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The traditional soil potassium (K) testing methods fail to accurately predict K requirement by plants. The Diffusive Gradients in Thin-films (DGT) method is promising, but the relationship between the DGT-measured K pool and plant available K is not clear. Wheat (Triticum aestivum L., cv. Frame) was grown in 9 Australian broad acre agricultural soils in a glasshouse trial until the end of tillering growth stage (GS30) with different plant K demands generated by varying plant numbers and pot sizes. Different K concentrations in soils were varied by 4 rates of K fertilizer application. The relative dry matter and K uptake were plotted against the soil K test value (CaCl2, Colwell and NH4OAc and DGT K measurements). To obtain 90% of maximum relative dry matter at low root density (closest to field conditions), the critical value of the NH4OAc K method was 91 (R2=0.56) mg kg−1. The DGT K method was not able to accurately predict relative dry matter or K uptake due to a weak extraction force for K from soils with high CEC values. Further endeavor on increasing K extraction force of the DGT method is warranted to obtain accurate plant available K results.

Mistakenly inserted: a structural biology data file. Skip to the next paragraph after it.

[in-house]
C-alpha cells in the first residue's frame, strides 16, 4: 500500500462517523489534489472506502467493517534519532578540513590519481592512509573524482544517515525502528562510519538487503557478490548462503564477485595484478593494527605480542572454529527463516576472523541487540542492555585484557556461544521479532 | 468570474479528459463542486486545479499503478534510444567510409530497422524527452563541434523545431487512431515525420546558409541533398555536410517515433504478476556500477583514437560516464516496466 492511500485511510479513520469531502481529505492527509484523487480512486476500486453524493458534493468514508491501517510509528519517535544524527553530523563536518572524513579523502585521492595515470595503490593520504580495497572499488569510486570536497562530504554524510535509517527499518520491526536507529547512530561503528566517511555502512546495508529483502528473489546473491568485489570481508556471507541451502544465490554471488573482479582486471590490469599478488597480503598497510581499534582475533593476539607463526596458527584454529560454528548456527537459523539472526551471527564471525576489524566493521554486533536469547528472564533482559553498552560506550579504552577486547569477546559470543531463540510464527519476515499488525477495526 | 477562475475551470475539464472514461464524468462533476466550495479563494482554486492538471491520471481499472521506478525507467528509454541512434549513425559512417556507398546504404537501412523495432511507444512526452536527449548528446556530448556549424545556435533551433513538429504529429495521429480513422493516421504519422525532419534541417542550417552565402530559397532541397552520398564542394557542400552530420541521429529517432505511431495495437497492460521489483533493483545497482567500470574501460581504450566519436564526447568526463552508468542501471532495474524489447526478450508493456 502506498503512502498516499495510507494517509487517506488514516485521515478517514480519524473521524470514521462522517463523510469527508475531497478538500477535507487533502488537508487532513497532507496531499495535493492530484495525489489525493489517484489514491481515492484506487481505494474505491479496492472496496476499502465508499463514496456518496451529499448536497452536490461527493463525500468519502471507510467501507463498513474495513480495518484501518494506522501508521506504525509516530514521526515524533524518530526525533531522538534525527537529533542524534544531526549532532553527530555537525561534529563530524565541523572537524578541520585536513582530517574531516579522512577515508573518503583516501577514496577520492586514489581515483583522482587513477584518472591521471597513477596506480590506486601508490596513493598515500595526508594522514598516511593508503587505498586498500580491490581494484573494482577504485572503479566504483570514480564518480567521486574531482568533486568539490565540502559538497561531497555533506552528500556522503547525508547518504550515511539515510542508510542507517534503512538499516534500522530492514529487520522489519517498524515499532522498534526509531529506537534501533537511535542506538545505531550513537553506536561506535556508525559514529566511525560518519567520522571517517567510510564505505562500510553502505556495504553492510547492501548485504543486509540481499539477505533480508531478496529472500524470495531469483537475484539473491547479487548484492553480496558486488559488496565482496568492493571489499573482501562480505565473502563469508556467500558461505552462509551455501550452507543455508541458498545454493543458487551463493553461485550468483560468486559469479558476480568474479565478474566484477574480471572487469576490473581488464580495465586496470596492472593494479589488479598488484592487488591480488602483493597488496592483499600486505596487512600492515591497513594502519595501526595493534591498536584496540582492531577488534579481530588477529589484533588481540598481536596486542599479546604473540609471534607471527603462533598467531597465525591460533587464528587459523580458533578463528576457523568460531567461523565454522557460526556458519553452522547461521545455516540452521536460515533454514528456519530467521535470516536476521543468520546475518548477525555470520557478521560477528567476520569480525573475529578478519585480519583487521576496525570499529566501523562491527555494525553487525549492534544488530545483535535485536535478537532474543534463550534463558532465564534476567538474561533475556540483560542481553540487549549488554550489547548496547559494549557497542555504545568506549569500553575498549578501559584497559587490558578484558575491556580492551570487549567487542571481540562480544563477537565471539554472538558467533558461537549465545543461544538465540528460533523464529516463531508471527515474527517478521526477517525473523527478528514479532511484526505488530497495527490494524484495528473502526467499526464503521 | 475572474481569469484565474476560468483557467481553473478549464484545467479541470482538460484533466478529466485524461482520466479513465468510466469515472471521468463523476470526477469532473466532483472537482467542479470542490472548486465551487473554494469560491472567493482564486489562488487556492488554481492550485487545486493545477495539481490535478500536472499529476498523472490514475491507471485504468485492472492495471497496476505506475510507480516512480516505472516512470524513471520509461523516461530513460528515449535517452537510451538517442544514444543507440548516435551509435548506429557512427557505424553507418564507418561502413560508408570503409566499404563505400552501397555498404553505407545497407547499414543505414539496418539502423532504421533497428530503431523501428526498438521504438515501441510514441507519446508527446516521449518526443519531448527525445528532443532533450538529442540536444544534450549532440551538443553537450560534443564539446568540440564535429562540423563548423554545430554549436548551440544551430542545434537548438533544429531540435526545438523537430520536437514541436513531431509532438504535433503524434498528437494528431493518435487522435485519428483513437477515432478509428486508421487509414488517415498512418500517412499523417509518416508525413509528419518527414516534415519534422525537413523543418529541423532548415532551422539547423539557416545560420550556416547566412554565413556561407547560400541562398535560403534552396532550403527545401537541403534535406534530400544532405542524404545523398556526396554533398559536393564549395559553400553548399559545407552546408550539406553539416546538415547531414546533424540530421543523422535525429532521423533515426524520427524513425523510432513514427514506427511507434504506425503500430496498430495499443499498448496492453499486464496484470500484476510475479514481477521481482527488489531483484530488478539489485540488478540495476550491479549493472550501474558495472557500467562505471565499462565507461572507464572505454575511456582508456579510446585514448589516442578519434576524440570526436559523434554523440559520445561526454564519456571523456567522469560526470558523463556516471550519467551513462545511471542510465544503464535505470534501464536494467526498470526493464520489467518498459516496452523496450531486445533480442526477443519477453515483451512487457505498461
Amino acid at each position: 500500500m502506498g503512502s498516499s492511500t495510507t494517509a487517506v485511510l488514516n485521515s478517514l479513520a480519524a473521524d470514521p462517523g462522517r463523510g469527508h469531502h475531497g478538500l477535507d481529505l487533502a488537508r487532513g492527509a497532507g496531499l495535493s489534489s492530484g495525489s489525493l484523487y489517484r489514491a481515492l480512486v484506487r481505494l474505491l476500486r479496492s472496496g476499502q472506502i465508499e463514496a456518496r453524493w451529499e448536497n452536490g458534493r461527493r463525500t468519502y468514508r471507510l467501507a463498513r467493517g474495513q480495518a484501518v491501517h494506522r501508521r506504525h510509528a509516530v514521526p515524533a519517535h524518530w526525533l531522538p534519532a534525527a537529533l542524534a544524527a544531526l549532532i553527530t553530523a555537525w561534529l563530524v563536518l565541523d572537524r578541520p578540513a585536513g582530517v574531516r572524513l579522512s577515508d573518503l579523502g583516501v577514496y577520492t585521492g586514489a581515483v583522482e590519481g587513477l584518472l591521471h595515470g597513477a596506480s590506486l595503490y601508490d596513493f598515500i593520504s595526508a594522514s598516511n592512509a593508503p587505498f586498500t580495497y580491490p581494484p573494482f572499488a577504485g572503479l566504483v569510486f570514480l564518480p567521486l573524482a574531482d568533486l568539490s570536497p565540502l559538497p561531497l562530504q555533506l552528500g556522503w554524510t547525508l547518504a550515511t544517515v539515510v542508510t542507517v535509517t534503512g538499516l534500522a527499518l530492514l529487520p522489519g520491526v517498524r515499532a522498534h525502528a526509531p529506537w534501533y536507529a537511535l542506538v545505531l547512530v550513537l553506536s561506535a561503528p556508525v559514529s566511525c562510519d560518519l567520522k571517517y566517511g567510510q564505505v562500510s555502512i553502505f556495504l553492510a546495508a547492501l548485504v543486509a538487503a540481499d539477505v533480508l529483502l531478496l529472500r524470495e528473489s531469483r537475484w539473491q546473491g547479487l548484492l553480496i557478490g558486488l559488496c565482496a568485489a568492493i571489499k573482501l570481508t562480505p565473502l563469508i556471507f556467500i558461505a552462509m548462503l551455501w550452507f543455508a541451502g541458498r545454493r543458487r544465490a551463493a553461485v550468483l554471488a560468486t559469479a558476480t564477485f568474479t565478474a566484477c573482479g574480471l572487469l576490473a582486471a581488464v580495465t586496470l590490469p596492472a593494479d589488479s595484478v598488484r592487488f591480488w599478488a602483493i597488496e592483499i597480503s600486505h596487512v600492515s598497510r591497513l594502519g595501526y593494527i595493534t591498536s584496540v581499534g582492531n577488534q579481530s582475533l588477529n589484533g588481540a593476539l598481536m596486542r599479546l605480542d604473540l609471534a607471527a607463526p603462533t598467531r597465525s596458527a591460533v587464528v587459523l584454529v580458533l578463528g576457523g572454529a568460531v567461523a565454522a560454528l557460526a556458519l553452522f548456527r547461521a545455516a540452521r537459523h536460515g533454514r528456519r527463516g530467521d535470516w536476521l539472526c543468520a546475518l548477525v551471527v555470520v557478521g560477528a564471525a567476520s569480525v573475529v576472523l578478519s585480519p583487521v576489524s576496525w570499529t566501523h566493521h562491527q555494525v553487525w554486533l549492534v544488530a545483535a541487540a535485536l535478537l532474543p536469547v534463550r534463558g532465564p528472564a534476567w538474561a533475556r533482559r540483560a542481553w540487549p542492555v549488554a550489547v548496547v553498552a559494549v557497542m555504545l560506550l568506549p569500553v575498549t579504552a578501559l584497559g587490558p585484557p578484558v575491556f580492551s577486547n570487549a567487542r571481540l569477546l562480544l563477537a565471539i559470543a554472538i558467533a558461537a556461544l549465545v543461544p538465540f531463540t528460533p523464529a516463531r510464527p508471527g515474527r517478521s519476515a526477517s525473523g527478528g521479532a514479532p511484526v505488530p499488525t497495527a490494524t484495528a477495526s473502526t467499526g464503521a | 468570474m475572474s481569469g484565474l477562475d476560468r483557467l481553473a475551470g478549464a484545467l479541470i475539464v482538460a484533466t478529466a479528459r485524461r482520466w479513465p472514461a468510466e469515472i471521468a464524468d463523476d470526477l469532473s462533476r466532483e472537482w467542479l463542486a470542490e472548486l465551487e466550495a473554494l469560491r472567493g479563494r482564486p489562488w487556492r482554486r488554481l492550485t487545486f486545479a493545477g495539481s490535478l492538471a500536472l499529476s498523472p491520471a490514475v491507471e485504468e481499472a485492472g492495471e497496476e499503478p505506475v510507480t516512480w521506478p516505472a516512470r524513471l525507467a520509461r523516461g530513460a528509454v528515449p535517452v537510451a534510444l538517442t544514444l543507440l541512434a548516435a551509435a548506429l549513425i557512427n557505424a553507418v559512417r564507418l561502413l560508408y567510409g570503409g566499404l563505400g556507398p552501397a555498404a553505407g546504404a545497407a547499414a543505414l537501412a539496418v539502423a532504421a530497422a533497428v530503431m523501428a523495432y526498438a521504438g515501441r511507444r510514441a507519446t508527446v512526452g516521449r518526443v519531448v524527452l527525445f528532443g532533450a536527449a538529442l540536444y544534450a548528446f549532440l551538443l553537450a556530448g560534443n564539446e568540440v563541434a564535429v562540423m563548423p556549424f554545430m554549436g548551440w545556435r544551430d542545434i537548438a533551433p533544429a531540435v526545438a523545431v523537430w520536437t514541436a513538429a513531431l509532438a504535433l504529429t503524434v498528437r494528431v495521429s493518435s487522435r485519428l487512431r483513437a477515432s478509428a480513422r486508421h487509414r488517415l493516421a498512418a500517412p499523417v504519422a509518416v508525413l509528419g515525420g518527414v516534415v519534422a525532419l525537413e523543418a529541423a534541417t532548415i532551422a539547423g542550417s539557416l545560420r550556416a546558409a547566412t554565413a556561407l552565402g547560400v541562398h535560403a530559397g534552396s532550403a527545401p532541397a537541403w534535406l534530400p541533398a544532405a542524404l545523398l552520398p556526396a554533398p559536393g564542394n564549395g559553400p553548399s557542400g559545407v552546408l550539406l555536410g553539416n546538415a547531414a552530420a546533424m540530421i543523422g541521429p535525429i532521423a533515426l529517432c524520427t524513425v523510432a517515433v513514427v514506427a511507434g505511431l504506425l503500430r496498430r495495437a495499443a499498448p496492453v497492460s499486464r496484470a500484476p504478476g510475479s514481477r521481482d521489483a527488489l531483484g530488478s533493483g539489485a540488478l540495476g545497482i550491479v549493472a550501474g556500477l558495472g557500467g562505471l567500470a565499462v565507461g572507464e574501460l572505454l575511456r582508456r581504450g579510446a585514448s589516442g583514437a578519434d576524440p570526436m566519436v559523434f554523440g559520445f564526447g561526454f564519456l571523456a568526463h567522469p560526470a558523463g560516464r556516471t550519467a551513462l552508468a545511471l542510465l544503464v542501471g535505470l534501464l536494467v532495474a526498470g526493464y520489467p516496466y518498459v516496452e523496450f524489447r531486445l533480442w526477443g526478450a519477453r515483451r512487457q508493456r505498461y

Accurate soil testing methods for measuring “plant-available” K would not only maximize crop productivity and quality, but also avoid long term K depletion of fertile farm lands such as what has occurred in grain cropping regions of western and eastern Australia1. To achieve these aims, scientists have long been studying K forms in soils and the mechanisms of K uptake by plant roots. The different (operationally defined) forms of K in soils are solution K, exchangeable K, non-exchangeable K (slowly exchangeable K) and mineral K, with K present in these pools in equilibrium with each other2, 3. Plant available K refers to mainly soluble K and exchangeable K4, although some non-exchangeable K and mineral K can become soluble or exchangeable during a plant growing season. Plants take up K mainly from soil via roots, as K foliar application is not widely employed. Barber et al. proposed that K reached plant roots mainly by diffusion5, and subsequent work by Barber showed that K taken up by corn roots supplied by diffusion accounted for 80% of the overall total K uptake in a fertile Alfisol silt loam2. Other evidence, provided by Mills et al., suggested that approximately 85% of the K moved to root surfaces by diffusion through water films around soil particles6. Further, Baligar reported that diffusion contributed more to K uptake by plants than mass flow, with 99% and 96% of total K uptake occurring by diffusion for corn (20 days growth) and wheat (25 days growth), respectively7. Therefore, it is apparent that plants take up K mainly from the soluble and exchangeable K pools from soils with most of the plant available K moving from the soil solid phase to root surfaces by diffusion. As most K is taken up by roots, the size and shape of roots affect K uptake to a large extent. It was reported that potassium-deficient plants had reduced root to shoot dry weight ratios8, 9. Fusseder and Krauss reported that K uptake by maize in field conditions decreased from 50% to 12% of the possible theoretical uptake based on a mathematic treatment of data when root density varied from >2cmcm−3 to <2cmcm−3 10. Consequently, it becomes difficult to predict plant K requirements accurately using soil testing alone as the root growth of plants is unpredictable and dependent on many other factors, such as soil bulk density, soil compaction, soil moisture, temperature and light, other nutrient supply, microorganism activity, etc.